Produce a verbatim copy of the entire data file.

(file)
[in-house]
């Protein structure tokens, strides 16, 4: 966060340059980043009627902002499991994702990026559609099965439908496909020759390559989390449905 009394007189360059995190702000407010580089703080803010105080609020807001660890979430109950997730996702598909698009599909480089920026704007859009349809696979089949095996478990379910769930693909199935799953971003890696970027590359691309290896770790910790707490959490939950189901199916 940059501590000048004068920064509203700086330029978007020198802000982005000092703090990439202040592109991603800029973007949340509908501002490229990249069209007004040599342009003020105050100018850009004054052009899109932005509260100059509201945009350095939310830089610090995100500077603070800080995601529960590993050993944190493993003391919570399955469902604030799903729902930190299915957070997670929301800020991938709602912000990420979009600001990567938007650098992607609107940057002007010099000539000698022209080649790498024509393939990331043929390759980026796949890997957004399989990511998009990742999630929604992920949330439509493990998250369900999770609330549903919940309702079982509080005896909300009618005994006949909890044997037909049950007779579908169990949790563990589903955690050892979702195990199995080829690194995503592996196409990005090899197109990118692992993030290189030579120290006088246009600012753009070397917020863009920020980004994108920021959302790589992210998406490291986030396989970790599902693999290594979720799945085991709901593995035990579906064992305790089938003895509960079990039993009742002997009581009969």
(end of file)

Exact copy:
[in-house]
């Protein structure tokens, strides 16, 4: 966060340059980043009627902002499991994702990026559609099965439908496909020759390559989390449905 009394007189360059995190702000407010580089703080803010105080609020807001660890979430109950997730996702598909698009599909480089920026704007859009349809696979089949095996478990379910769930693909199935799953971003890696970027590359691309290896770790910790707490959490939950189901199916 940059501590000048004068920064509203700086330029978007020198802000982005000092703090990439202040592109991603800029973007949340509908501002490229990249069209007004040599342009003020105050100018850009004054052009899109932005509260100059509201945009350095939310830089610090995100500077603070800080995601529960590993050993944190493993003391919570399955469902604030799903729902930190299915957070997670929301800020991938709602912000990420979009600001990567938007650098992607609107940057002007010099000539000698022209080649790498024509393939990331043929390759980026796949890997957004399989990511998009990742999630929604992920949330439509493990998250369900999770609330549903919940309702079982509080005896909300009618005994006949909890044997037909049950007779579908169990949790563990589903955690050892979702195990199995080829690194995503592996196409990005090899197109990118692992993030290189030579120290006088246009600012753009070397917020863009920020980004994108920021959302790589992210998406490291986030396989970790599902693999290594979720799945085991709901593995035990579906064992305790089938003895509960079990039993009742002997009581009969």